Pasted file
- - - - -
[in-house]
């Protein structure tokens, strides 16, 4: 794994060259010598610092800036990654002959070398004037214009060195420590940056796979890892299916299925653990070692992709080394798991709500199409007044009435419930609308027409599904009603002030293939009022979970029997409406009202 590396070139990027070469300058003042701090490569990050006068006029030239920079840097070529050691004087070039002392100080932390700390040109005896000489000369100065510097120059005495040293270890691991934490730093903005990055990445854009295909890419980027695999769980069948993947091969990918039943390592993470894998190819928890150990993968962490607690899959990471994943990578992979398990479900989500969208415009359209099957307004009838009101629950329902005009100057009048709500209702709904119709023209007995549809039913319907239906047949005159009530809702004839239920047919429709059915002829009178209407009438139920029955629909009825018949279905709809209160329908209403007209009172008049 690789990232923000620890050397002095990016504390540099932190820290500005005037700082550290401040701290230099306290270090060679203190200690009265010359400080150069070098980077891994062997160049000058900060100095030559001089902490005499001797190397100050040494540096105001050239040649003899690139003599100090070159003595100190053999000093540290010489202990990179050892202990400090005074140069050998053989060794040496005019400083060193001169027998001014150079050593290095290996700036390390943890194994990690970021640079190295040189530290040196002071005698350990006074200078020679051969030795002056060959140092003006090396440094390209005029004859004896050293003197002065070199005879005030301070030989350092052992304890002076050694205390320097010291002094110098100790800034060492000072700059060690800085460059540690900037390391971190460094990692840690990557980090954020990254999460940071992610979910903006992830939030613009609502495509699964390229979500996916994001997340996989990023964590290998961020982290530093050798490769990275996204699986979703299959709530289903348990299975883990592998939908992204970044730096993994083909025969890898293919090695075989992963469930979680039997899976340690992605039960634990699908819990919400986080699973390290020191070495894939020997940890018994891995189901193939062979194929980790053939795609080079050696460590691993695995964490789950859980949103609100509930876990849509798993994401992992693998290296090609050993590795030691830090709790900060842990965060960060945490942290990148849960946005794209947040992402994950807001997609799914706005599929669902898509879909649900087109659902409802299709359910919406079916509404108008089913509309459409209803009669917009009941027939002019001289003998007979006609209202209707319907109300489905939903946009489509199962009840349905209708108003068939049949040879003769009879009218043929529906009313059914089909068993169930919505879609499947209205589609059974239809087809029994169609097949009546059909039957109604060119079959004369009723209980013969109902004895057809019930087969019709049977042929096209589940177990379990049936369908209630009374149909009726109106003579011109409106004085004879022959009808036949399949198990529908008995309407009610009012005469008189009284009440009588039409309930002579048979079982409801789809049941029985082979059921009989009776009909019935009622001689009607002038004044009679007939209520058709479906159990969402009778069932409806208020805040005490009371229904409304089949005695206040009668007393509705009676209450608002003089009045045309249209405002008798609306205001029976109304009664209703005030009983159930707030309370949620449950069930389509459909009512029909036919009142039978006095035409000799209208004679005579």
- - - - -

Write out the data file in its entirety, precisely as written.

[in-house]
């Protein structure tokens, strides 16, 4: 794994060259010598610092800036990654002959070398004037214009060195420590940056796979890892299916299925653990070692992709080394798991709500199409007044009435419930609308027409599904009603002030293939009022979970029997409406009202 590396070139990027070469300058003042701090490569990050006068006029030239920079840097070529050691004087070039002392100080932390700390040109005896000489000369100065510097120059005495040293270890691991934490730093903005990055990445854009295909890419980027695999769980069948993947091969990918039943390592993470894998190819928890150990993968962490607690899959990471994943990578992979398990479900989500969208415009359209099957307004009838009101629950329902005009100057009048709500209702709904119709023209007995549809039913319907239906047949005159009530809702004839239920047919429709059915002829009178209407009438139920029955629909009825018949279905709809209160329908209403007209009172008049 690789990232923000620890050397002095990016504390540099932190820290500005005037700082550290401040701290230099306290270090060679203190200690009265010359400080150069070098980077891994062997160049000058900060100095030559001089902490005499001797190397100050040494540096105001050239040649003899690139003599100090070159003595100190053999000093540290010489202990990179050892202990400090005074140069050998053989060794040496005019400083060193001169027998001014150079050593290095290996700036390390943890194994990690970021640079190295040189530290040196002071005698350990006074200078020679051969030795002056060959140092003006090396440094390209005029004859004896050293003197002065070199005879005030301070030989350092052992304890002076050694205390320097010291002094110098100790800034060492000072700059060690800085460059540690900037390391971190460094990692840690990557980090954020990254999460940071992610979910903006992830939030613009609502495509699964390229979500996916994001997340996989990023964590290998961020982290530093050798490769990275996204699986979703299959709530289903348990299975883990592998939908992204970044730096993994083909025969890898293919090695075989992963469930979680039997899976340690992605039960634990699908819990919400986080699973390290020191070495894939020997940890018994891995189901193939062979194929980790053939795609080079050696460590691993695995964490789950859980949103609100509930876990849509798993994401992992693998290296090609050993590795030691830090709790900060842990965060960060945490942290990148849960946005794209947040992402994950807001997609799914706005599929669902898509879909649900087109659902409802299709359910919406079916509404108008089913509309459409209803009669917009009941027939002019001289003998007979006609209202209707319907109300489905939903946009489509199962009840349905209708108003068939049949040879003769009879009218043929529906009313059914089909068993169930919505879609499947209205589609059974239809087809029994169609097949009546059909039957109604060119079959004369009723209980013969109902004895057809019930087969019709049977042929096209589940177990379990049936369908209630009374149909009726109106003579011109409106004085004879022959009808036949399949198990529908008995309407009610009012005469008189009284009440009588039409309930002579048979079982409801789809049941029985082979059921009989009776009909019935009622001689009607002038004044009679007939209520058709479906159990969402009778069932409806208020805040005490009371229904409304089949005695206040009668007393509705009676209450608002003089009045045309249209405002008798609306205001029976109304009664209703005030009983159930707030309370949620449950069930389509459909009512029909036919009142039978006095035409000799209208004679005579």